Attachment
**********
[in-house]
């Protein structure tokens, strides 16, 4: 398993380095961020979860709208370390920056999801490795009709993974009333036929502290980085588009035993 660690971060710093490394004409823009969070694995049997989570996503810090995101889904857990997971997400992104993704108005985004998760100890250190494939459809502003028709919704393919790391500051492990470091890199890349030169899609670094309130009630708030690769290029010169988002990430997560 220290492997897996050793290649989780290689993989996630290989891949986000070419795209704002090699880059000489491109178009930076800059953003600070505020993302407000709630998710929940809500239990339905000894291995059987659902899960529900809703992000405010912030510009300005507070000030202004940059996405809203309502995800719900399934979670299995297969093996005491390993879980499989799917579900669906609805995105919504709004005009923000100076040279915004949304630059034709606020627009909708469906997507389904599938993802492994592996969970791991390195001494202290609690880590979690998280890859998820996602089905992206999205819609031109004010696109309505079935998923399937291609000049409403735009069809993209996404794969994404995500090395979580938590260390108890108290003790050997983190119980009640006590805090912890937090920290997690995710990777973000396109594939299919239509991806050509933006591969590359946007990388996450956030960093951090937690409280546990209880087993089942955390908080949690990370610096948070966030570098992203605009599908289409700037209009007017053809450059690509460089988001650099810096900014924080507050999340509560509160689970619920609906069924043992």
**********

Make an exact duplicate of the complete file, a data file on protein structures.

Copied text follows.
[in-house]
């Protein structure tokens, strides 16, 4: 398993380095961020979860709208370390920056999801490795009709993974009333036929502290980085588009035993 660690971060710093490394004409823009969070694995049997989570996503810090995101889904857990997971997400992104993704108005985004998760100890250190494939459809502003028709919704393919790391500051492990470091890199890349030169899609670094309130009630708030690769290029010169988002990430997560 220290492997897996050793290649989780290689993989996630290989891949986000070419795209704002090699880059000489491109178009930076800059953003600070505020993302407000709630998710929940809500239990339905000894291995059987659902899960529900809703992000405010912030510009300005507070000030202004940059996405809203309502995800719900399934979670299995297969093996005491390993879980499989799917579900669906609805995105919504709004005009923000100076040279915004949304630059034709606020627009909708469906997507389904599938993802492994592996969970791991390195001494202290609690880590979690998280890859998820996602089905992206999205819609031109004010696109309505079935998923399937291609000049409403735009069809993209996404794969994404995500090395979580938590260390108890108290003790050997983190119980009640006590805090912890937090920290997690995710990777973000396109594939299919239509991806050509933006591969590359946007990388996450956030960093951090937690409280546990209880087993089942955390908080949690990370610096948070966030570098992203605009599908289409700037209009007017053809450059690509460089988001650099810096900014924080507050999340509560509160689970619920609906069924043992």